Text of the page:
Heading south, set your sights on the imperial riverside city of Hue (pronounced “hway”). Bun bo hue is the local specialty, and it’s an umami extravaganza: a rich and soulful broth with vermicelli noodles topped with ragged slices of beef, pork bits, and occasionally a hint of duck blood thrown in for good measure. At Bo De, an open-air restaurant smack on the main thoroughfare Le Loi, a spread of fried tofu, spicy eggplant, and jackfruit salad will run you less than $15. For a more elaborate style of dining, ask your hosts at the deco masterpiece La Residence to prepare a royal feast — Hue’s signature “imperial cuisine” is all about an abundance of small, creatively presented plates, something of a precursor to today’s highfalutin tasting menus.

Leave some room for everything your next stop, Hoi An, has to offer. Sleepy fishing village no longer, this charming port bustles with visitors who come for the express purpose of eating. Many are on a quest to sample cao lau, a pork-laden noodle dish whose recipe is a closely guarded secret. Don’t waste too much time asking questions; instead get yourself to Thanh, a stall on Thai Phien street, where the modest setting won’t distract from the revelations on your plate. Or head to Morning Glory, a convivial restaurant that’s rightfully popular with tourists.

Finish on a strong note in Saigon. As an equal-opportunity eater, you must give the southern capital a chance before declaring any preference. The choicest lodging option in town is unquestionably the Park Hyatt, and its restaurant, Square One, is just the place to splurge. The hotel’s prime location in Lam Son Square also makes it the perfect jumping-off point for a few final culinary outings. Work your way down your hit list: bun, a versatile noodle dish; cua lot, soft shelled crabs; a seafood-lover’s soup known as hu tieu, and oc, a single syllable that stands for a multi-course feast of snails and shellfish. No matter how fanatic the foodie, it’s impossible to check all the boxes. But it’s the perfect excuse to return, retracing your itinerary — perhaps next time in reverse.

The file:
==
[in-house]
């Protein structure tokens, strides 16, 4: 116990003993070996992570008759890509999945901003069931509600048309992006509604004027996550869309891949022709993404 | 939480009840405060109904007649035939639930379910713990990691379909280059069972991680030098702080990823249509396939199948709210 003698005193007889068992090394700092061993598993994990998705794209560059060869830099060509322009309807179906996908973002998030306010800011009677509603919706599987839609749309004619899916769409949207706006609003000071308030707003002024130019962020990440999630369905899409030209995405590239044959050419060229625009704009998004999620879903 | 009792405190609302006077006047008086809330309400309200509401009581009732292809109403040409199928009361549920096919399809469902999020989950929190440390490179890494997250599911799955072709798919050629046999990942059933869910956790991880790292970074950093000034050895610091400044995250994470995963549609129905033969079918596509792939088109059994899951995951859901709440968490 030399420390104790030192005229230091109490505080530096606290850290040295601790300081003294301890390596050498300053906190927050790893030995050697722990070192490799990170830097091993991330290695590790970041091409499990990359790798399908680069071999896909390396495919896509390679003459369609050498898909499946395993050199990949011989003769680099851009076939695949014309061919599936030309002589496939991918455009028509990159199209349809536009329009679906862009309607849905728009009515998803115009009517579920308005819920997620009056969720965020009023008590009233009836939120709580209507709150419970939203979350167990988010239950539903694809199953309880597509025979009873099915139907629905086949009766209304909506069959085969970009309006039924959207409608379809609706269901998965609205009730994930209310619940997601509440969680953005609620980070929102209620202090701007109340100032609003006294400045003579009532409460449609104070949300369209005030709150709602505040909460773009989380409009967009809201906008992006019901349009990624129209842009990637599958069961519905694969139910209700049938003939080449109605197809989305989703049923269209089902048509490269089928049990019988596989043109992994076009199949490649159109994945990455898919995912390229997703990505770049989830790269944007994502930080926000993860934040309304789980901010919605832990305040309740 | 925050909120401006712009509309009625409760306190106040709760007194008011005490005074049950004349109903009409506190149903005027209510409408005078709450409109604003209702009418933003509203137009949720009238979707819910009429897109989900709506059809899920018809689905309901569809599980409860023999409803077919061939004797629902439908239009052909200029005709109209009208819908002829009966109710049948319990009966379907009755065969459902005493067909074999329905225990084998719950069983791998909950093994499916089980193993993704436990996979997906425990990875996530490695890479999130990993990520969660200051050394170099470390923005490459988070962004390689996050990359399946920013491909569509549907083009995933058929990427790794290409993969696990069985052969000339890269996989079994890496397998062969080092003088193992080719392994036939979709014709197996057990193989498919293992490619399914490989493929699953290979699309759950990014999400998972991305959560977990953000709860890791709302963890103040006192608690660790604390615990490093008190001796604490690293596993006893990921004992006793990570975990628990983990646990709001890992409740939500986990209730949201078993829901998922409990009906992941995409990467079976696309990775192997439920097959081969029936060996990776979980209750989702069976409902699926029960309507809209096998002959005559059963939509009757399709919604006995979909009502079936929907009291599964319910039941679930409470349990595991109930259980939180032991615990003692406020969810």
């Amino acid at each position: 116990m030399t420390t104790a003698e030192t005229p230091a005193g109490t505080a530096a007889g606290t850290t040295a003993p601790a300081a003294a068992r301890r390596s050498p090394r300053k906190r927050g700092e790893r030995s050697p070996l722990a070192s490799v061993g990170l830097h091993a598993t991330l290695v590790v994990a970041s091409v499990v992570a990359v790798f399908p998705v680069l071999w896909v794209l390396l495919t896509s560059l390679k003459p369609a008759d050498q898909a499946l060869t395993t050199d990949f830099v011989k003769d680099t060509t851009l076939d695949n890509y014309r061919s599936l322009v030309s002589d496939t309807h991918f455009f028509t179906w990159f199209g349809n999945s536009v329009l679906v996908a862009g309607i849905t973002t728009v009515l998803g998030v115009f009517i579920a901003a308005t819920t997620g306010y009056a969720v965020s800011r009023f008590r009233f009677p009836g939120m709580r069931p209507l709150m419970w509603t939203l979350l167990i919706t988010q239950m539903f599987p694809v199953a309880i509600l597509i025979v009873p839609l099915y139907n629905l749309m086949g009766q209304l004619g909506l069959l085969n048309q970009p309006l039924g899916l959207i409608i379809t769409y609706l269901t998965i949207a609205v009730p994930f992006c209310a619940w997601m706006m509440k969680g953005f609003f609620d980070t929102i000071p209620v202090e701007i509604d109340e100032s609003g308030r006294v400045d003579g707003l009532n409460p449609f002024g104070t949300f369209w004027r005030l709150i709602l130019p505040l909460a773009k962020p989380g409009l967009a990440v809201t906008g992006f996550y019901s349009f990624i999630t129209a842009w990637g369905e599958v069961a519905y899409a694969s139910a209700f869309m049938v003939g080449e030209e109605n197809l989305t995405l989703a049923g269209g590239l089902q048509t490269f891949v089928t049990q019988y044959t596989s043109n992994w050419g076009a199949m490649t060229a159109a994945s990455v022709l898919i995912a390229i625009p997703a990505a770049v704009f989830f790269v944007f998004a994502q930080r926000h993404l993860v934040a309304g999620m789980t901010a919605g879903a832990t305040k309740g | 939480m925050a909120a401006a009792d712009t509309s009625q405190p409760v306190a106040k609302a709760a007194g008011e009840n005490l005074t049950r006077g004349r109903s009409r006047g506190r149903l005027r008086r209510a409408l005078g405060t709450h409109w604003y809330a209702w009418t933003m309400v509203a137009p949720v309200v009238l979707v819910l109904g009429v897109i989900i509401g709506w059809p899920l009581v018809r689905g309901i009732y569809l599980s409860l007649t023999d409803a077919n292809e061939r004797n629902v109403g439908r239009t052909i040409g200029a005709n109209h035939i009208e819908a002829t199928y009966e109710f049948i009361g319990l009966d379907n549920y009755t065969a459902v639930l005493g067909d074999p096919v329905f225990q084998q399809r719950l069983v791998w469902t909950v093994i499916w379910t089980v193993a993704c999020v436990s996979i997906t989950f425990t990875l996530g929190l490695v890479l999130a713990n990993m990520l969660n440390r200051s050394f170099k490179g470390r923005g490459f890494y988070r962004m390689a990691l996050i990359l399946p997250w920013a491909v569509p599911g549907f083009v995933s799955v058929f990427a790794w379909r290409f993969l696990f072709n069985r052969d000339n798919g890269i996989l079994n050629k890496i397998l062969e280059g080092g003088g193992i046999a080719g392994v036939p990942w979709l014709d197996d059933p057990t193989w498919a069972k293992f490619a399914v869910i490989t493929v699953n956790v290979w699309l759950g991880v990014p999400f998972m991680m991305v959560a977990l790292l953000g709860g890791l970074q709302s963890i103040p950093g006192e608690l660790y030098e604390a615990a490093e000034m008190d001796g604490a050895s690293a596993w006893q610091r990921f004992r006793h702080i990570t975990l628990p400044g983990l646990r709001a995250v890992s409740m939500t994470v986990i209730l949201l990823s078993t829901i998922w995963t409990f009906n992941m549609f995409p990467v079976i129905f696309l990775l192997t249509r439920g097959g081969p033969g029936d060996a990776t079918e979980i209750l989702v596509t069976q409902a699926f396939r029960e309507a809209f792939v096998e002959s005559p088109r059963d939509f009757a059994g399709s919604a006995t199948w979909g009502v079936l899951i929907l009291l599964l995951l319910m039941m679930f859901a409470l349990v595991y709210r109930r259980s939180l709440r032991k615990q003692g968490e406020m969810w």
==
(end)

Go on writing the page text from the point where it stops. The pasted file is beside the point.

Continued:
Hallie Davison

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CHEAT SHEET
WHERE

Vietnam winds down the eastern coast of Southeast Asia’s Indochina Peninsula in a long, s-shaped strip. It’s bordered by China to the north, Laos and Cambodia to the west, and the South China Sea to the east and south.

WHY GO

The food, the culture, the history, a range of spectacular landscapes from jungle to highlands to tropical beaches — and it’s all an incredible value.

HOW

The international airports in Ho Chi Minh City and Hanoi are well serviced by international airlines, with regular connections to Asian hubs such as Singapore, Hong Kong and Bangkok.

TABLET TIP

Don’t let the plastic furniture and informal service turn you off of the street food vendors. The popular mom-and-pop stalls are home to some of the country’s best dishes. Go for the regional specialties: pho (aromatic noodle soup) in Hanoi, bun bo hue (vermicelli noodles with sliced meat) in Hue, and cao lau (rich, pork-laden noodles) in Hoi An.